National / Science & Health

Number of patients physically restrained at psychiatric hospitals soars

Kyodo

The number of patients physically restrained at psychiatric hospitals more than doubled to 10,299 in fiscal 2013, compared with a decade earlier, data released Monday by the Health, Labor and Welfare Ministry show.

In addition to physical restraint, which often involves lashing a patient’s arms and legs to a bed using special belts, the number of patients who were locked alone in a room increased by about 30 percent to 9,883 in the year ending March 2014.

The sharp rise in the use of physical restraint is partly attributable to the growing number of patients suffering from Alzheimer’s disease, but a clear correlation cannot be identified, the ministry said.

The use of physical restraints at psychiatric hospitals in the country is permitted by law only when designated doctors determine that patients could harm themselves or others, but experts say such decisions should be made through a third-party organization, since using unnecessary body restraints is thought to damage personal dignity and infringe on human rights.

Miyuki Yamamoto, deputy head of an Osaka-based nonprofit group for the human rights of mental patients, said the number of physically restrained patients is “abnormally high,” reflecting indiscriminate use among some young doctors.

“The act of physical restraint deprives people of their human dignity,” Yamamoto said.

The group has found some cases where doctors had prepared to isolate and physically restrain patients even before they were taken to hospitals in emergencies.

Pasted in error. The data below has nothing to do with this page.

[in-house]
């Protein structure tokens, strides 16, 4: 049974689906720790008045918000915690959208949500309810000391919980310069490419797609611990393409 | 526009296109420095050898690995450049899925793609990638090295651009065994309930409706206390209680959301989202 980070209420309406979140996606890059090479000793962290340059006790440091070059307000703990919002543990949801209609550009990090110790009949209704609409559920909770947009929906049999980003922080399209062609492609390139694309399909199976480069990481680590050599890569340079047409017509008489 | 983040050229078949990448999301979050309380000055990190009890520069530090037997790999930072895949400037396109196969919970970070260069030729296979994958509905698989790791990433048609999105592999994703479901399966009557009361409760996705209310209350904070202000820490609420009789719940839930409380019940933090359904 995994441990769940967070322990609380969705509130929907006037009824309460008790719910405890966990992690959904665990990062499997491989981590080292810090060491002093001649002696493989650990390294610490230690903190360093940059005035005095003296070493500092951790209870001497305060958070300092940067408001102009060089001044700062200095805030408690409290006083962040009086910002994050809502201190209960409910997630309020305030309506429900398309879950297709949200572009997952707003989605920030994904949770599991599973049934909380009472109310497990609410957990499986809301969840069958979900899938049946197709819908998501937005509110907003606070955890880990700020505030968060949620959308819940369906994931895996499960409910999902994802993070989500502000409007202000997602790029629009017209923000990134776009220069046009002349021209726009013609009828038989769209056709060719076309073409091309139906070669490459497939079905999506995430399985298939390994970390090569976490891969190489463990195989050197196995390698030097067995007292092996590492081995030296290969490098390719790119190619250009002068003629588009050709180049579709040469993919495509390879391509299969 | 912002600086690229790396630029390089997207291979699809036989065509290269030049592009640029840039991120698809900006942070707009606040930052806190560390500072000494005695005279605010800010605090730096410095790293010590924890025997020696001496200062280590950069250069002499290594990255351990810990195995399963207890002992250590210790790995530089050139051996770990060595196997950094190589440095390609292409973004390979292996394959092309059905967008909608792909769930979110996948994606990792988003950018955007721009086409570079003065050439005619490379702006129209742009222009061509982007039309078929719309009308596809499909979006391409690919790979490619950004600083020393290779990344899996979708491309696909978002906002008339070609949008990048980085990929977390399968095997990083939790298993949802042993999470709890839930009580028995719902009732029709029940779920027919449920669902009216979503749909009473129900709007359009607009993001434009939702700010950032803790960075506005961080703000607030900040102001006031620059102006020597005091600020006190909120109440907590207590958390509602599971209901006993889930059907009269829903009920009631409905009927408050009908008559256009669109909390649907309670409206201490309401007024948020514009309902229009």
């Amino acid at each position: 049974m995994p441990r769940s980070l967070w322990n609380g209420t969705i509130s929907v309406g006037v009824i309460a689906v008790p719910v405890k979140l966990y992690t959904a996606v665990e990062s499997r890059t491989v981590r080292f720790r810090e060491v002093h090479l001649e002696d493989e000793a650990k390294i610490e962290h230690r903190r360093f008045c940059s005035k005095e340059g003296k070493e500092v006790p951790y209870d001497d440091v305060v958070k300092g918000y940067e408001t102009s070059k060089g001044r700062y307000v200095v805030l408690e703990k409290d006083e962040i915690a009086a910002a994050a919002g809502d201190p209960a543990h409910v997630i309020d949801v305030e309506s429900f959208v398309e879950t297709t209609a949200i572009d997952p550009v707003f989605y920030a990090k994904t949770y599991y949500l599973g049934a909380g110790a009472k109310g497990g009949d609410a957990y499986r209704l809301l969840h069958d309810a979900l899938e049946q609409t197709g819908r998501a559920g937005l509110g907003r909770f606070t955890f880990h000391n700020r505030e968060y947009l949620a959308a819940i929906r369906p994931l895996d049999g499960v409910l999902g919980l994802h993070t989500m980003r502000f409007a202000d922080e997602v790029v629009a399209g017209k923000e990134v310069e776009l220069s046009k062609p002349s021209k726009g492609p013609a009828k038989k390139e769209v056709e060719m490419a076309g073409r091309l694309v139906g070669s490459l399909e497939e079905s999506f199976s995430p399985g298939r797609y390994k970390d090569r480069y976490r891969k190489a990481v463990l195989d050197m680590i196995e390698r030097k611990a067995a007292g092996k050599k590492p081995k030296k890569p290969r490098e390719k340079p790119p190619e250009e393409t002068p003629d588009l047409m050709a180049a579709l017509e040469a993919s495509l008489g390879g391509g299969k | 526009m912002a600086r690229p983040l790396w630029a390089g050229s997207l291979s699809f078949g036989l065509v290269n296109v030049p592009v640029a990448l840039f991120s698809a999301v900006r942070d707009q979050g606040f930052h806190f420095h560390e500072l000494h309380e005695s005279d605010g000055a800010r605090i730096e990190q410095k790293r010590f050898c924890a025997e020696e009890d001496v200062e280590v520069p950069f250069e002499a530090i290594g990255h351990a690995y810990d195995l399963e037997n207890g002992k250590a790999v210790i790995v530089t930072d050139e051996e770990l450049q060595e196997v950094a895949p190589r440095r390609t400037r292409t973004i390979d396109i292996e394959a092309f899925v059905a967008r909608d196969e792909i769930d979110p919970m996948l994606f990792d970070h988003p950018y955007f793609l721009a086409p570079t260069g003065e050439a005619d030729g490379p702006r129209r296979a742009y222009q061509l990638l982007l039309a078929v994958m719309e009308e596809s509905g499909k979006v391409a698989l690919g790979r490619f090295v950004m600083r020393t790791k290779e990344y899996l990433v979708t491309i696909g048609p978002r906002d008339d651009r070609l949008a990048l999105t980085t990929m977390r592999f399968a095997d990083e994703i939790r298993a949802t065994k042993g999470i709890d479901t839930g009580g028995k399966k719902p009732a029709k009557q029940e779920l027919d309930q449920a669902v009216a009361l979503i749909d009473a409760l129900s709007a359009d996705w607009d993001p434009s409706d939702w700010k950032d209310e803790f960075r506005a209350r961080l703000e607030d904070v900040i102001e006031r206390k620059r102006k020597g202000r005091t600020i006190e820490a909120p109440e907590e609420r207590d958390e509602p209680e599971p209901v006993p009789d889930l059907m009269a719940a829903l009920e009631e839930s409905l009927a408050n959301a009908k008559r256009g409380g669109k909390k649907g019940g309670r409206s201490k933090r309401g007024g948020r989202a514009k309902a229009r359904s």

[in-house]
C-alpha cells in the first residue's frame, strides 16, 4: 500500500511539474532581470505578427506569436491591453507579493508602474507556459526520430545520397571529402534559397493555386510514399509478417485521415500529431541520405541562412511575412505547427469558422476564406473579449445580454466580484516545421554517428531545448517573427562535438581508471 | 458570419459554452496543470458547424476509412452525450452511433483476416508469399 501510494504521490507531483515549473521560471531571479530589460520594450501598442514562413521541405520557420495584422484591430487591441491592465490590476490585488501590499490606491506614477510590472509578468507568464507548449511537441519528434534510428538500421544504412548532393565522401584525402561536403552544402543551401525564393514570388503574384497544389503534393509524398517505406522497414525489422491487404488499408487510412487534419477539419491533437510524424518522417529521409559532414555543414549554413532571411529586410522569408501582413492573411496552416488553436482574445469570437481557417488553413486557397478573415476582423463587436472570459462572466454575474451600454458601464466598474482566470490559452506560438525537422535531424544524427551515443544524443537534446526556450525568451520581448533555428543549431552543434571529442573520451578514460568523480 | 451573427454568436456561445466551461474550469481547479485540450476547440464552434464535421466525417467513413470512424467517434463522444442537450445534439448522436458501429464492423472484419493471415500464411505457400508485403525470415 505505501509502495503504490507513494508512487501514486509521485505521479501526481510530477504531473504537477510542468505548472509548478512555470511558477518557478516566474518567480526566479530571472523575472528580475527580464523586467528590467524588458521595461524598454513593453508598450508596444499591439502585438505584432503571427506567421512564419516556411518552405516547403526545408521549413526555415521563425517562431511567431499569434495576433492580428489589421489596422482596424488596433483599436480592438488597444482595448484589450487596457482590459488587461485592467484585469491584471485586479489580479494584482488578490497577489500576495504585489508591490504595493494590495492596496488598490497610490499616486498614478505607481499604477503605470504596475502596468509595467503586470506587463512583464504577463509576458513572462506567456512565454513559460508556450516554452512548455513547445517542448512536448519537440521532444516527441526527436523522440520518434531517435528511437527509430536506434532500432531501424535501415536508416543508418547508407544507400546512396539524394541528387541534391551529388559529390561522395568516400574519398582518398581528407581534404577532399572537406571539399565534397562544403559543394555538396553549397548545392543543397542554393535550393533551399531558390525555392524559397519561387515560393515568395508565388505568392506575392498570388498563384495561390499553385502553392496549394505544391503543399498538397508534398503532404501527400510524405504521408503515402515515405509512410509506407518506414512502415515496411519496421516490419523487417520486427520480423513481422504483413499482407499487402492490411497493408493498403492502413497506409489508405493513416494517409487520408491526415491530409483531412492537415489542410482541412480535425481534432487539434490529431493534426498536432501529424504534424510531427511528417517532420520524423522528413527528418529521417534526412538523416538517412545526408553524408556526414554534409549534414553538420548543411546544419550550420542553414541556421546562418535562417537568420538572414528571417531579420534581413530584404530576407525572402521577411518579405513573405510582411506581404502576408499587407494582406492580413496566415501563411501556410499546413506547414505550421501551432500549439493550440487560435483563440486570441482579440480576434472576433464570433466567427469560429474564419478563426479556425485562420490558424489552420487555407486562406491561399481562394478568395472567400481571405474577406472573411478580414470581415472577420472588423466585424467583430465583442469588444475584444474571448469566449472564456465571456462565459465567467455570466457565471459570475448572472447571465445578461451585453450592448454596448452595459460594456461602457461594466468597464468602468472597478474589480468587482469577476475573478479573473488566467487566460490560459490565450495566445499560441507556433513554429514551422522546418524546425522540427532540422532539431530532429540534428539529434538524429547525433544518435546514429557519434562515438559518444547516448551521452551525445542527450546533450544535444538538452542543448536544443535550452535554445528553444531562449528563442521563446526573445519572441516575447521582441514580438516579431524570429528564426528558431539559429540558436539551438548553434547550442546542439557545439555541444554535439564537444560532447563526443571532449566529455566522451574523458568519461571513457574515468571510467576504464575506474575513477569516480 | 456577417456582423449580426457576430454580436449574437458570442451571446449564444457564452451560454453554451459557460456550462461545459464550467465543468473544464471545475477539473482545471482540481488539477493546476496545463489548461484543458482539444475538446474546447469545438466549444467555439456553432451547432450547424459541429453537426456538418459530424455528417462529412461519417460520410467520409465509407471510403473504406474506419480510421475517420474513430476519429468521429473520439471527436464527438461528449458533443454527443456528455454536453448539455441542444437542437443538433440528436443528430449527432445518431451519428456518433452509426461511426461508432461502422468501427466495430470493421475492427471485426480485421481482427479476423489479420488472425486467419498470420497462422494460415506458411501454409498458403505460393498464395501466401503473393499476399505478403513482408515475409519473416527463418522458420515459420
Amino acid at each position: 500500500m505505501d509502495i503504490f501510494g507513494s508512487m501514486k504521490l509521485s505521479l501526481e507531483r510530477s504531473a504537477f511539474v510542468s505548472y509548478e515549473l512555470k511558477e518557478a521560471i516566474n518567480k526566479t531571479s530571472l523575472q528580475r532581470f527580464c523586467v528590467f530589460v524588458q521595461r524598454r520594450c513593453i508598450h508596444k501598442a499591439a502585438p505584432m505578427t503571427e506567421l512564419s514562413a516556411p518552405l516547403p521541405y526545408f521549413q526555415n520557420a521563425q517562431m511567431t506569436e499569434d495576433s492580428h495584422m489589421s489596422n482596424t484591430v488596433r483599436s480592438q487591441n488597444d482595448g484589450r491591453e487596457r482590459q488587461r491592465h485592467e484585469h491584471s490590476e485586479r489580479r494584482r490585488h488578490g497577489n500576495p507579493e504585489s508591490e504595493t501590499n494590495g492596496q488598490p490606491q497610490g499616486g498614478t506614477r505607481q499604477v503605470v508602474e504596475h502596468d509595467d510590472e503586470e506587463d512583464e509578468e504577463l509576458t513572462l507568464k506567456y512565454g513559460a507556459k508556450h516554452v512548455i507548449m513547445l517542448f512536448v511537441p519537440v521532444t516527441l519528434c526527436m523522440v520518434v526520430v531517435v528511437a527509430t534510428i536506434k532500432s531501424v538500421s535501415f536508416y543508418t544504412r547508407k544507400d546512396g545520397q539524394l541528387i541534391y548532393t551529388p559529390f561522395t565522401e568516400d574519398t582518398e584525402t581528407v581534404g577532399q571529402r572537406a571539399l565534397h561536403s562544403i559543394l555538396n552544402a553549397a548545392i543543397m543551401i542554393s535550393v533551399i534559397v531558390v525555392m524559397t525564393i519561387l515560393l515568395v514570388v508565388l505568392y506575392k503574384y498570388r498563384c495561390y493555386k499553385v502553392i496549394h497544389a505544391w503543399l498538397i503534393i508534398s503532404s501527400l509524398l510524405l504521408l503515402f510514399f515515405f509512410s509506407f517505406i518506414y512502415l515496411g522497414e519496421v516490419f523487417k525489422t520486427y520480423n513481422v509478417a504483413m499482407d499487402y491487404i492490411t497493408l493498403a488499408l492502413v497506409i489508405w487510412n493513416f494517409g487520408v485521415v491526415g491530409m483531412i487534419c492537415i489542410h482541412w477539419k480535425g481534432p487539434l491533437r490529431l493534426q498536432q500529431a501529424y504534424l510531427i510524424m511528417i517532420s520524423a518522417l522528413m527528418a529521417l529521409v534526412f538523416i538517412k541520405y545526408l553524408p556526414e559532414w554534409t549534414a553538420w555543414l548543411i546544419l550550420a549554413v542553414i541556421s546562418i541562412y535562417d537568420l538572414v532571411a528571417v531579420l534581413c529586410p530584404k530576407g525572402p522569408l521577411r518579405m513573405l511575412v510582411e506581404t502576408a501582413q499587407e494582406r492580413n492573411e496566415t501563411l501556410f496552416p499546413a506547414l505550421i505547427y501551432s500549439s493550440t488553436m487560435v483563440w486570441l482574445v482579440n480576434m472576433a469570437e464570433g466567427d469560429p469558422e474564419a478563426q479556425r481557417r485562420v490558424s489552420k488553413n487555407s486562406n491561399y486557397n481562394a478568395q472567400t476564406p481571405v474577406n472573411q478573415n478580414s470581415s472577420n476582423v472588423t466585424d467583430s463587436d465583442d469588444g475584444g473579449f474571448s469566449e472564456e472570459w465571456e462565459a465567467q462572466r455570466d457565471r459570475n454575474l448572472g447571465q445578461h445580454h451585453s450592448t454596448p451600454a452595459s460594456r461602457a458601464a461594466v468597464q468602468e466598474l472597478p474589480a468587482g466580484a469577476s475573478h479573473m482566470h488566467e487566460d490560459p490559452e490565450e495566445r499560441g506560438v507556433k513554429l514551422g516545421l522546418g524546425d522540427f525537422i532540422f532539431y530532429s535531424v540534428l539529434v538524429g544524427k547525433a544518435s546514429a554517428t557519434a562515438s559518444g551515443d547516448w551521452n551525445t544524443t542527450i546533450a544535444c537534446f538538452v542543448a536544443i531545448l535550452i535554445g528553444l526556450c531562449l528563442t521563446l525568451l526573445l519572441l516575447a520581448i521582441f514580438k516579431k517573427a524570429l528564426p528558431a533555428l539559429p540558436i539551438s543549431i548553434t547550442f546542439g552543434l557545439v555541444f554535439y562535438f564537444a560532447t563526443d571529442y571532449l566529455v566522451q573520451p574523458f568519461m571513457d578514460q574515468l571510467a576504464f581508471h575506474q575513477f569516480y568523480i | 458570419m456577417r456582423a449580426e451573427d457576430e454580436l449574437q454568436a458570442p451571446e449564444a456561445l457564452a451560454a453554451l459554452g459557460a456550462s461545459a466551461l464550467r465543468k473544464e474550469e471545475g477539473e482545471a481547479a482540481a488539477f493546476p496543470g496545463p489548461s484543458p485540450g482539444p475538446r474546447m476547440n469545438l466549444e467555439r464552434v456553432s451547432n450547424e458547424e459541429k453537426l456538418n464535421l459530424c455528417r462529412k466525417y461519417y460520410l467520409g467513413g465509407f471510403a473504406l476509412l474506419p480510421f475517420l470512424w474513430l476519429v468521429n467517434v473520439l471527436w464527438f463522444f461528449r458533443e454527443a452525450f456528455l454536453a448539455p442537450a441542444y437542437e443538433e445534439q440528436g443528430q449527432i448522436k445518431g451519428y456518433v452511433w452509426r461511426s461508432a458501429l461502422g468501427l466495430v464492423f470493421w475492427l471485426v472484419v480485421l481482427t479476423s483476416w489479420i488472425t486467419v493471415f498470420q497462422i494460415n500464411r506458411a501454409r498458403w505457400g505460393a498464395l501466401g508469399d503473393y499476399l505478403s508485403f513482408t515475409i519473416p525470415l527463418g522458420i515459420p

Yamamoto said the state should look into the reasons for such widespread use of body restraints and investigate institutions with a high number of such occurrences.

A system where a third-party organization can determine the appropriateness of physical restraints should also be created, she said.

Fumihiro Yoshihama, a professor of psychiatric nursing at Bukkyo University, pointed out that some medical workers tie down or isolate patients to prioritize their safety at night when fewer workers are present.

Yoshihama said there may be an attitude at hospitals that the use of physical restraints cannot be helped because some people with dementia do not understand explanations about treatment and some are uncooperative.

“But this should not happen and hospitals need to understand that physical restraint should only be a temporary measure,” he said.

It is necessary to increase the number of staff, especially at night, he said, adding that standards regarding the circumstances under which restraints can be used should be spelled out more clearly.

The health ministry conducts a nationwide survey on psychiatric hospitals every year, which includes the number of admitted patients, medical staff and beds. In fiscal 2013 the survey covered 1,616 facilities.

The figure on the physical restraint of patients has been rising steadily after appearing at 5,109 in fiscal 2003, when a question about it was first included in the survey. The number of patients confined to a locked room was at 7,741 in the year.

Meanwhile, the number of patients at psychiatric hospitals dropped to about 297,000 in fiscal 2013 from around 329,000 in fiscal 2003.